by Ruth Kriehn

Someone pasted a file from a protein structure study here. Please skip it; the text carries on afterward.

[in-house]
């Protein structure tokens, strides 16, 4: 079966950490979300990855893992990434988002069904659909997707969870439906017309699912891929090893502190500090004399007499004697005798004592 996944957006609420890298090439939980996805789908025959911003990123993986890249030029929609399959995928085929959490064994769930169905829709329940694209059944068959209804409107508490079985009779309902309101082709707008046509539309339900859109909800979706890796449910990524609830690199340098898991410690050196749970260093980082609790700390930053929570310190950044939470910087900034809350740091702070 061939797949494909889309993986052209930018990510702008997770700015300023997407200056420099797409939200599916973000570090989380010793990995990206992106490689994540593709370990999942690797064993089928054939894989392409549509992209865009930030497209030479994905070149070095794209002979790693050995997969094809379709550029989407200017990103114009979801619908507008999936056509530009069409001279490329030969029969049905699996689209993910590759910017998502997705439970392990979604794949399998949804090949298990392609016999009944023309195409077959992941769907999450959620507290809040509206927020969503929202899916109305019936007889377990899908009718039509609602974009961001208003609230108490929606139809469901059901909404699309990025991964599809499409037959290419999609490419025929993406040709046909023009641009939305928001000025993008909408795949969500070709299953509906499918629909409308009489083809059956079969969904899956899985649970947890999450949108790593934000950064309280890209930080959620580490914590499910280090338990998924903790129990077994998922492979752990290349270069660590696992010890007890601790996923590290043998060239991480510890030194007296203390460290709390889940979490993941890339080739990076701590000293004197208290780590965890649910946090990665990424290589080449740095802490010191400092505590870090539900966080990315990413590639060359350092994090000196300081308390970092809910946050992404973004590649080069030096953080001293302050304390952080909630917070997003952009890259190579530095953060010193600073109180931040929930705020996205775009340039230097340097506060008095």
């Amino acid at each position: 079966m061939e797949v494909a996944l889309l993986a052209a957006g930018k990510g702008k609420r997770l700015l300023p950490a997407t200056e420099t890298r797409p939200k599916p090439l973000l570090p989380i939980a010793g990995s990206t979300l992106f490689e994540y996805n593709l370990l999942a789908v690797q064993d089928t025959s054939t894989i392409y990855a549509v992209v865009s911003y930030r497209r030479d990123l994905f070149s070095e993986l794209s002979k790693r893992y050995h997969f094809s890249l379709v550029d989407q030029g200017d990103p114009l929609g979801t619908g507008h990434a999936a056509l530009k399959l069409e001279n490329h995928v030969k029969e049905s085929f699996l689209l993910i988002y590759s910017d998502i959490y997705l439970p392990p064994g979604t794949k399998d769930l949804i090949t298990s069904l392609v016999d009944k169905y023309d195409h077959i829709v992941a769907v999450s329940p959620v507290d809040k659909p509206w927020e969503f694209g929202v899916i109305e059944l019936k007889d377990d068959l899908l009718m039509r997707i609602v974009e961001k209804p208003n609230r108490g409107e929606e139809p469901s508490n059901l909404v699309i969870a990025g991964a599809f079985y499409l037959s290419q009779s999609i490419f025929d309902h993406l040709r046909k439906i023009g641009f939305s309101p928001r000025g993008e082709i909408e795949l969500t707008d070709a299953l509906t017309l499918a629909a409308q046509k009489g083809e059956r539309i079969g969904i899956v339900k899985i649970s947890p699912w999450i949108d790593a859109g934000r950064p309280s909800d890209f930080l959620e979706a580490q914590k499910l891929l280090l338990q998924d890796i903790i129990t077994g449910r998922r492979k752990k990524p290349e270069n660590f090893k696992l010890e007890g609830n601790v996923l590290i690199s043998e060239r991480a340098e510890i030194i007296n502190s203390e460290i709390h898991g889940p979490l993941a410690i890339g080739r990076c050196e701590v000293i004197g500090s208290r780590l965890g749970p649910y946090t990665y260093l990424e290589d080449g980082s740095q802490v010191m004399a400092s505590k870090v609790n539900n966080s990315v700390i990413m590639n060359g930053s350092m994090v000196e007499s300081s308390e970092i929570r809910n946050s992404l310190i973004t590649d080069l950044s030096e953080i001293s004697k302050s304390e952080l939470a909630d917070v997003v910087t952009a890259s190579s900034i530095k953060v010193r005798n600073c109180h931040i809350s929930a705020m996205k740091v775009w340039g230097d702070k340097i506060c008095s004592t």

Jones Island, originally a mile-long peninsula bordering on the Lake Michigan shoreline, is today the site of Milwaukee’s sewerage treatment plant and a substantial part of the city’s port facilities. The area has a long and fascinating history, including close ties to several important maritime industries and the rich and varied ethnic heritage of Milwaukee. In 1854 a shipbuilder named James Monroe Jones established a yard on the island and gave to it an identity that has lasted into modern times. Later in the 1870s, a sizeable colony of Kashubian fishermen, Polish immigrants from the Baltic Peninsula of Hel, began to settle on the island. Broadening the ethnic mix of the island colony were Germans from the Stettin area on the Baltic, and a sprinkling of Scandinavians and other nationalities. Officially, all the Jones Island residents were “squatters” on property they did not own. In 1892 the Illinois Steel Company, which claimed legal title to the land, began a long series of court actions to determine who really owned Jones Island. Based on research into traditional sources, court records, photo collections and personal interviews, this volume describes in fascinating detail the life and customs of the Fisherfolk.